Jack Cox, business development manager at Everquip Garage Equipment, offers advice on the vehicle testing and inspection equipment needed to help fleets stay roadworthy
With the vision of safe drivers, safe vehicles and safer journeys, in November 2018 the Driver & Vehicle Standards Agency (DVSA) refreshed its policy around commercial vehicle maintenance procedures, via an updated Guide to Maintaining Roadworthiness.
Setting up a compliant and effective maintenance system for your vehicle is the ultimate goal. However, there are common areas of failure that are highlighted during MOT and ATF tests, such as brakes and headlights.
DVSA offers examples of expected frequency of safety inspections as follows: every 6-13 weeks for lightly loaded vehicles/easy operating conditions; 5-10 weeks for general haulage/trunking; every 4-8 weeks for arduous work/constant heavy loads; every four weeks for off-road/difficult conditions; and every six weeks for vehicles 12 years or older.
At all safety inspection facilities for commercial vehicles, DVSA advises that there should be undercover accommodation for the largest vehicle in the fleet to ensure adequate checks in all weather, tools and equipment appropriate to the fleet’s size and nature, an adequate under-vehicle inspection facility, and adequate lighting.
In addition, facilities should have access to brake testing, headlamp test and emission testing equipment, as well as access to steam or pressure under-vehicle washing facilities, and should offer a safe working environment.
“If an operator fails to maintain vehicles in a safe and roadworthy condition with the facilities provided the traffic commissioner may take regulatory action,” warns DVSA.
Both vehicle lifts and inspection pits allow best practice when inspecting the underside of a commercial vehicle. Each allows for clear room underneath the vehicle and offers the inspector of the vehicle a clear head height to comfortably and safely check the vehicle.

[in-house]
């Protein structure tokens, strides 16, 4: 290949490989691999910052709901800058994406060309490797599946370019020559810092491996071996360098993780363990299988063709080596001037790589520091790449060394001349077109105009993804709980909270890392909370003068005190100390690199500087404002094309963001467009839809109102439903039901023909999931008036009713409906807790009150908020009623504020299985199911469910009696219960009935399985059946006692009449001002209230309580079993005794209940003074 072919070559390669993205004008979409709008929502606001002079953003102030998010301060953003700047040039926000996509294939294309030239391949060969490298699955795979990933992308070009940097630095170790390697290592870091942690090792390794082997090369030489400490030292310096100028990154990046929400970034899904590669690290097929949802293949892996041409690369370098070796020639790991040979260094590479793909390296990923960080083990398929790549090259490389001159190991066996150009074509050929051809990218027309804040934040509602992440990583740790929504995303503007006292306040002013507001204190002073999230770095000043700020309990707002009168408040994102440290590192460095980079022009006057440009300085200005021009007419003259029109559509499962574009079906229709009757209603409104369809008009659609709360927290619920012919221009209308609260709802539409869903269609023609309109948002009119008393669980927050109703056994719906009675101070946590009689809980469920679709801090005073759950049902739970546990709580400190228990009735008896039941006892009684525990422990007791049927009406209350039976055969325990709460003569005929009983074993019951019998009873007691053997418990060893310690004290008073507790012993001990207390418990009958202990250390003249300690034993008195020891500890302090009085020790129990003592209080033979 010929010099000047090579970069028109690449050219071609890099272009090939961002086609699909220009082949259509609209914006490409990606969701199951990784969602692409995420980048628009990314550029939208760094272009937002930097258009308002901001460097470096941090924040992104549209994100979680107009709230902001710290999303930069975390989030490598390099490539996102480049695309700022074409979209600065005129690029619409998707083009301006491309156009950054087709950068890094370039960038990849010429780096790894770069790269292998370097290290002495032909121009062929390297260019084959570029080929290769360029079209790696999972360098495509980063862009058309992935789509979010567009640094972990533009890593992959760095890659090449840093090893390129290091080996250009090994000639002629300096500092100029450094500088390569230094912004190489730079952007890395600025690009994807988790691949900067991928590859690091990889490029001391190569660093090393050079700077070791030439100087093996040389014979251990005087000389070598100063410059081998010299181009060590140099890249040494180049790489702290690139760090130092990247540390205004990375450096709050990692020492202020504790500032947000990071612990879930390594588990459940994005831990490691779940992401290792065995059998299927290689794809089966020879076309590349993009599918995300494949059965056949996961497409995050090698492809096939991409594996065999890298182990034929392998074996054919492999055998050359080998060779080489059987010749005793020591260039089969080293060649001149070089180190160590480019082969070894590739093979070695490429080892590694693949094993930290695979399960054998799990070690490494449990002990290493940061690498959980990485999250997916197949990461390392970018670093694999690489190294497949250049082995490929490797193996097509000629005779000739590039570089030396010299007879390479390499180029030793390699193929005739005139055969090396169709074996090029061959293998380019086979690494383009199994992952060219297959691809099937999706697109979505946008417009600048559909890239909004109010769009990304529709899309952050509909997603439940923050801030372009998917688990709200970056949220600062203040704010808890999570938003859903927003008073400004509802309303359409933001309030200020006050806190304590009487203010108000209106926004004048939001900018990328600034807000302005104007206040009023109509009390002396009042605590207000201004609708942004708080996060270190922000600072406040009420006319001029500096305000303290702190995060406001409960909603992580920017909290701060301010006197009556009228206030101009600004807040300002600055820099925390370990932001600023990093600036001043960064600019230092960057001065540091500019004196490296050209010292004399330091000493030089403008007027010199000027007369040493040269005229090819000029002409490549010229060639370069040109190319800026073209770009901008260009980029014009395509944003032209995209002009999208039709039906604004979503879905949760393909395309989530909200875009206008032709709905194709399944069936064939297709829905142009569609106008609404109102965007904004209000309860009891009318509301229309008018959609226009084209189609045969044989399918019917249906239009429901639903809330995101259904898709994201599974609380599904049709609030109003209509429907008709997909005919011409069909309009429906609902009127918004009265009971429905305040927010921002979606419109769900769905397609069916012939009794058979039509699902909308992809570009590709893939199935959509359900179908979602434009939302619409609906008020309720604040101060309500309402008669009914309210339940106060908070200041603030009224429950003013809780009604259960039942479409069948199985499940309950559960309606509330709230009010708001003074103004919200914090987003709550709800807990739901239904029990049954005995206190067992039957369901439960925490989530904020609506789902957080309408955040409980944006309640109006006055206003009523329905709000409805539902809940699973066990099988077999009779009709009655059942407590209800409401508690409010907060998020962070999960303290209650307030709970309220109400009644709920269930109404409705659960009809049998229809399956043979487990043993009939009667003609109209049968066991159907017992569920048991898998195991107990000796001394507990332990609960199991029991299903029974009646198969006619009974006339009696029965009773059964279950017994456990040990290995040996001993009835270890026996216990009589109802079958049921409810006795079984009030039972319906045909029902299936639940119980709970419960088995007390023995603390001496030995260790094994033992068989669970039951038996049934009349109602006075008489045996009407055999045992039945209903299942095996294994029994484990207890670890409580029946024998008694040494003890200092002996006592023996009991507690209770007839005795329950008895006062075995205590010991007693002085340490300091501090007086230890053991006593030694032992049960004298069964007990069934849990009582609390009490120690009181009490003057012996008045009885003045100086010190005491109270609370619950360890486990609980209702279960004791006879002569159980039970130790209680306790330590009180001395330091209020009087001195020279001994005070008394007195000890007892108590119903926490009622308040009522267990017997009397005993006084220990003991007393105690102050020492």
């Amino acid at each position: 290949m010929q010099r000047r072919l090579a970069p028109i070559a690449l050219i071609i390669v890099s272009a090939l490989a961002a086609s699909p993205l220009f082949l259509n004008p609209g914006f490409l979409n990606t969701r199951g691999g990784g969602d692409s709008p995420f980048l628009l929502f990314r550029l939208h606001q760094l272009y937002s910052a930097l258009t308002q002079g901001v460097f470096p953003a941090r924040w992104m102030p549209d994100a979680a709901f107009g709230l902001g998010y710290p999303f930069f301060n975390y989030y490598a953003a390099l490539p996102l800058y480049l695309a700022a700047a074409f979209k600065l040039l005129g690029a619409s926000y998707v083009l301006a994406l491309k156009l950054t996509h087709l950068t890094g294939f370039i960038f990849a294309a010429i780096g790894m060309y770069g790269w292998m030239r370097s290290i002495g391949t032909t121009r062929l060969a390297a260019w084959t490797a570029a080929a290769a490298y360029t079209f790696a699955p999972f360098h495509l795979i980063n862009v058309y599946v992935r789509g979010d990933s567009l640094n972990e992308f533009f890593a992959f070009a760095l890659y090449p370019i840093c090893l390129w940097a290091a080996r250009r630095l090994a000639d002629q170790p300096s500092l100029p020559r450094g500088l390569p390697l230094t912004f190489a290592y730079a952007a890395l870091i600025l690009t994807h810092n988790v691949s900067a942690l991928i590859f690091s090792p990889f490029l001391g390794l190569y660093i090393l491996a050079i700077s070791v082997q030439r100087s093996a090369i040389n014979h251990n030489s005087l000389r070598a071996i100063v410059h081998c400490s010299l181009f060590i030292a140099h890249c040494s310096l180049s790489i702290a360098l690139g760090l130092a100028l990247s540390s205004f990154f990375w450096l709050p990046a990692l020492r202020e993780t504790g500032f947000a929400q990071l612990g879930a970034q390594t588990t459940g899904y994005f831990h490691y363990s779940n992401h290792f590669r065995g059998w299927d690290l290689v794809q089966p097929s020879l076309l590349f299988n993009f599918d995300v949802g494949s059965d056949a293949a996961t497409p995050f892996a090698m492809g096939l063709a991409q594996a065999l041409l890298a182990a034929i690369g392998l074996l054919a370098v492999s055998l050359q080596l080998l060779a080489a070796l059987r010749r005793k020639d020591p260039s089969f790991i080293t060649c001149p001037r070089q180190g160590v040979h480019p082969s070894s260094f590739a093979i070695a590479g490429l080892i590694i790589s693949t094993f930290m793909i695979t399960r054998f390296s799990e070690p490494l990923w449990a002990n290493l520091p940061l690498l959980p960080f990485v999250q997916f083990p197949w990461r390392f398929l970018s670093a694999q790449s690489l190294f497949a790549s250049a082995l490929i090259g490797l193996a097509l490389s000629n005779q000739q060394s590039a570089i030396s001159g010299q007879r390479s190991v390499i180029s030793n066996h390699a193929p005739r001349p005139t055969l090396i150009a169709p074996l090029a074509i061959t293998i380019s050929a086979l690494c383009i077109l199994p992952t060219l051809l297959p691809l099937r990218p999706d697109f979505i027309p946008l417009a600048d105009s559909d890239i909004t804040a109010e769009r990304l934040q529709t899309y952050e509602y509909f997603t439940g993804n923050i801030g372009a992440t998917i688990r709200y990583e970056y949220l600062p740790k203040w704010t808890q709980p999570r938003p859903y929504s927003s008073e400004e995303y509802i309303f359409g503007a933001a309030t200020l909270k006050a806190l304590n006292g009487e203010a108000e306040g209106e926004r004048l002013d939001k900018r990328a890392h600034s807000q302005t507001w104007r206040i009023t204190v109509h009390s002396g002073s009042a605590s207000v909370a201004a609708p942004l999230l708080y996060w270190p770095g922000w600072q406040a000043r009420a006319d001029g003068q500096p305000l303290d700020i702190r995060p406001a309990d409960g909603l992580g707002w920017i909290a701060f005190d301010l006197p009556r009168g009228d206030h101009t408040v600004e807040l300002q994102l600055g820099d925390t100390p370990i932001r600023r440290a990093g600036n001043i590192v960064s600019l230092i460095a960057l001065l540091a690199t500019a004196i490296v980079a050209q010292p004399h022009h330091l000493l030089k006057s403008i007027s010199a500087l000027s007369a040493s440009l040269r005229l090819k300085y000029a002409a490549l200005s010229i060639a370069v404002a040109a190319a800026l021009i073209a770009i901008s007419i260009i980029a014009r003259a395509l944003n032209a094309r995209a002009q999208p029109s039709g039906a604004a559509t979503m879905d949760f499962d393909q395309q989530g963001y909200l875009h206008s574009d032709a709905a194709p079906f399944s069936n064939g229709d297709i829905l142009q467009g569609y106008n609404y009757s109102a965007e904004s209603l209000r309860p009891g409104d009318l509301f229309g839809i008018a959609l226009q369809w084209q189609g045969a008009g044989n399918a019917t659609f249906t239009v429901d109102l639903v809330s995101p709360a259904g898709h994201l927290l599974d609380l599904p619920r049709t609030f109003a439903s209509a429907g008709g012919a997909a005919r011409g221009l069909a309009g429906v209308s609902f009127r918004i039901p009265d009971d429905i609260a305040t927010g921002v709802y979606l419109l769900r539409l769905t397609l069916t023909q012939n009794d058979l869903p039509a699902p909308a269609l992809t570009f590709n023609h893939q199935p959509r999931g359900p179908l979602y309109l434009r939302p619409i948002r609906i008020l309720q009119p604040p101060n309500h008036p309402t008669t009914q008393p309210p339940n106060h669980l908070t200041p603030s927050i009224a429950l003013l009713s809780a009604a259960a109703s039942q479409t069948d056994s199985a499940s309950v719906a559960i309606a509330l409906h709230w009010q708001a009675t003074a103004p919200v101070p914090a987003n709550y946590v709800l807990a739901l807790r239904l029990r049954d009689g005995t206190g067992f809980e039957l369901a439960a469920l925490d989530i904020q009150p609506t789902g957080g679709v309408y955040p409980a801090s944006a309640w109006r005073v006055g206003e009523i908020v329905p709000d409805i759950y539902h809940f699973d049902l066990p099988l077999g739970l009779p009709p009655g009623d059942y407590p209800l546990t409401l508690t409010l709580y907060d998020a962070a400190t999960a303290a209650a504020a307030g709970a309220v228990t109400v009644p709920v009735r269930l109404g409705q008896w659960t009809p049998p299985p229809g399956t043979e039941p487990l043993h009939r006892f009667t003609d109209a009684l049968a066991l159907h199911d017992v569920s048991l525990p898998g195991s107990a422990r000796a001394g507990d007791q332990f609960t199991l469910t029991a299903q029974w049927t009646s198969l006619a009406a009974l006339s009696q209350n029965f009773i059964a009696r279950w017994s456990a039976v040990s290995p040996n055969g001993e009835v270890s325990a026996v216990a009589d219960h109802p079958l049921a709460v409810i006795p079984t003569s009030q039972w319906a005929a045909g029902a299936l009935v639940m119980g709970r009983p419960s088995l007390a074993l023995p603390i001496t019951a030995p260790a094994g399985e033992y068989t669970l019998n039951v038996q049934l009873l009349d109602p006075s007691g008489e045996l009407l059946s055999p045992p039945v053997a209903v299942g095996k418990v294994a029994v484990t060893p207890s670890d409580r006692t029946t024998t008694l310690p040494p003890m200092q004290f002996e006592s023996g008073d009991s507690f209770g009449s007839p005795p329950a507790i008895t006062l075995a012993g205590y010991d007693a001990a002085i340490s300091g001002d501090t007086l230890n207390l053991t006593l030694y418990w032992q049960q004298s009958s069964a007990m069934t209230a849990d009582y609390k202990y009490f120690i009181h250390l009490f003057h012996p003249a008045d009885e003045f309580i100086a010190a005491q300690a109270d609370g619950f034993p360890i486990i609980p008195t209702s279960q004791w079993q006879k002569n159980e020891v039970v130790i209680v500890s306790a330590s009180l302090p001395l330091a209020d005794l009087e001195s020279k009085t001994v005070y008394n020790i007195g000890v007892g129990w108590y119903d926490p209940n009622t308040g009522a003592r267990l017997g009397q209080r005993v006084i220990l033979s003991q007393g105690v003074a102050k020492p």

Inspection pits are used in DVSA authorised testing facilities (ATFs) across the UK. ATF inspection pits are also fitted with the following accessories to ensure commercial vehicles are checked thoroughly:
- Everquip use zone 2 lighting to H&S standard. This is to ensure the inspector can see clearly any visible signs of wear and tear on the underside of the commercial vehicle.
- Play detectors. Hydraulic operated play detectors turn the wheel to allow the inspector to check the steering and play of driving axles.
- Pit jacks, used to check the steering and play of axles much like play detectors, but are also useful if using the facility for repairs, which allow wheels to be freed to be changed.
DVSA have said it is: “strongly advised that a calibrated roller brake tester (RBT) is used at each safety inspection to measure individual brake performance and overall braking efficiencies for the vehicle or trailer.”
A commercial brake tester is a set of rollers that acts as a simulator for the wheels to turn. This allows the inspector to apply the brake to check the vehicle is able to stop correctly. It should test service brake, secondary brake and parking brake performance.
The commercial brake tester will use speed and force to denote if the wheels lock out – a lock out is seen as a good result. If the wheel doesn’t lock, it should then meet the brake efficiency set out by DVSA to achieve a pass.
Everquip’s commercial brake tester includes the DVSA database, which calculates automatically whether a vehicle has achieved a pass or fail result, and operates from a PC with printer, allowing test results to be stored and printed.
Headlights are one of the two most common failures across the UK when commercial vehicles are tested during their MOT.
Headlight testers come in two versions: manual and electronic. Both are approved by the DVSA for use in ATFs. Each version has the same method of installation; they both run on rails which need to be level to +/- 2mm.
If you have a drive-through workshop, the rails need to be recessed into the floor, to stop the rails from bending.
The electronic version uses the latest Bluetooth technology to send the results to the workshop PC, and enables a printed report to be attached to the inspection sheet.
Emission testing for vehicles falls into two categories: smoke testing for diesel vehicles, and gas testing for petrol vehicles.
In its Guide to Maintaining Roadworthiness for commercial goods and passenger vehicles, DVSA states: “For vehicles showing signs of visible exhaust smoke, a diesel smoke meter should be used to ensure that the level of smoke emission is within the legal requirements.”
Therefore, it is not necessary to carry out an emission check on every vehicle during their safety inspection, and such checks are at the discretion of the inspector.